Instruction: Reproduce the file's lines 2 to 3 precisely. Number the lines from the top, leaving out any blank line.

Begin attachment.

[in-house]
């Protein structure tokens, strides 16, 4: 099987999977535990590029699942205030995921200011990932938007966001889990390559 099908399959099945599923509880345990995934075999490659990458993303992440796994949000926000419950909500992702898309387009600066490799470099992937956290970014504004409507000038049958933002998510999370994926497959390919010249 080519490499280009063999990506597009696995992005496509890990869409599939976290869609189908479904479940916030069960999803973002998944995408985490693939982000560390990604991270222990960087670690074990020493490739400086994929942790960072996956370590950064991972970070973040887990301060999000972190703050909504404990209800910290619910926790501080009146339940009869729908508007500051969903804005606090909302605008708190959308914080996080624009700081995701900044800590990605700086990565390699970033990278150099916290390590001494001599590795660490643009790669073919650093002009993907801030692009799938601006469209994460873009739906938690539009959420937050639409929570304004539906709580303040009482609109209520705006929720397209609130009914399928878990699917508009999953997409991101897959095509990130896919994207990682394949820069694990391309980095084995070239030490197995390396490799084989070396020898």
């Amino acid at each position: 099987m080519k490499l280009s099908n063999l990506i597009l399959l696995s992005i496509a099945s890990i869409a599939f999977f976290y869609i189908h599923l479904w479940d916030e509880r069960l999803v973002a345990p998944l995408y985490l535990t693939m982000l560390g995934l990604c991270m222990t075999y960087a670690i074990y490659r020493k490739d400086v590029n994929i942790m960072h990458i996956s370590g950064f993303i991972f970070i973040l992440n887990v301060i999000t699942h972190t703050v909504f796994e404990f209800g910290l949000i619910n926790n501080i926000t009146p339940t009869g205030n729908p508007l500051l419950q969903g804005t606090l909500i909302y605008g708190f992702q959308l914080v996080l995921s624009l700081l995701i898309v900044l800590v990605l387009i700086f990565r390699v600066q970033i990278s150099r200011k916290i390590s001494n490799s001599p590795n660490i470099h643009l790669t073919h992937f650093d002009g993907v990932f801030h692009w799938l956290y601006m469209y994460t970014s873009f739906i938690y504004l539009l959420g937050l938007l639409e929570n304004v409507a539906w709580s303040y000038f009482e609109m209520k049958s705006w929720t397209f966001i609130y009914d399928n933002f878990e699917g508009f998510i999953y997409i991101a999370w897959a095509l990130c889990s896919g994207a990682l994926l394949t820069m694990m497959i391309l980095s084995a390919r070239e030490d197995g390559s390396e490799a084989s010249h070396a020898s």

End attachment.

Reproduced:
């Protein structure tokens, strides 16, 4: 099987999977535990590029699942205030995921200011990932938007966001889990390559 099908399959099945599923509880345990995934075999490659990458993303992440796994949000926000419950909500992702898309387009600066490799470099992937956290970014504004409507000038049958933002998510999370994926497959390919010249 080519490499280009063999990506597009696995992005496509890990869409599939976290869609189908479904479940916030069960999803973002998944995408985490693939982000560390990604991270222990960087670690074990020493490739400086994929942790960072996956370590950064991972970070973040887990301060999000972190703050909504404990209800910290619910926790501080009146339940009869729908508007500051969903804005606090909302605008708190959308914080996080624009700081995701900044800590990605700086990565390699970033990278150099916290390590001494001599590795660490643009790669073919650093002009993907801030692009799938601006469209994460873009739906938690539009959420937050639409929570304004539906709580303040009482609109209520705006929720397209609130009914399928878990699917508009999953997409991101897959095509990130896919994207990682394949820069694990391309980095084995070239030490197995390396490799084989070396020898």
């Amino acid at each position: 099987m080519k490499l280009s099908n063999l990506i597009l399959l696995s992005i496509a099945s890990i869409a599939f999977f976290y869609i189908h599923l479904w479940d916030e509880r069960l999803v973002a345990p998944l995408y985490l535990t693939m982000l560390g995934l990604c991270m222990t075999y960087a670690i074990y490659r020493k490739d400086v590029n994929i942790m960072h990458i996956s370590g950064f993303i991972f970070i973040l992440n887990v301060i999000t699942h972190t703050v909504f796994e404990f209800g910290l949000i619910n926790n501080i926000t009146p339940t009869g205030n729908p508007l500051l419950q969903g804005t606090l909500i909302y605008g708190f992702q959308l914080v996080l995921s624009l700081l995701i898309v900044l800590v990605l387009i700086f990565r390699v600066q970033i990278s150099r200011k916290i390590s001494n490799s001599p590795n660490i470099h643009l790669t073919h992937f650093d002009g993907v990932f801030h692009w799938l956290y601006m469209y994460t970014s873009f739906i938690y504004l539009l959420g937050l938007l639409e929570n304004v409507a539906w709580s303040y000038f009482e609109m209520k049958s705006w929720t397209f966001i609130y009914d399928n933002f878990e699917g508009f998510i999953y997409i991101a999370w897959a095509l990130c889990s896919g994207a990682l994926l394949t820069m694990m497959i391309l980095s084995a390919r070239e030490d197995g390559s390396e490799a084989s010249h070396a020898s």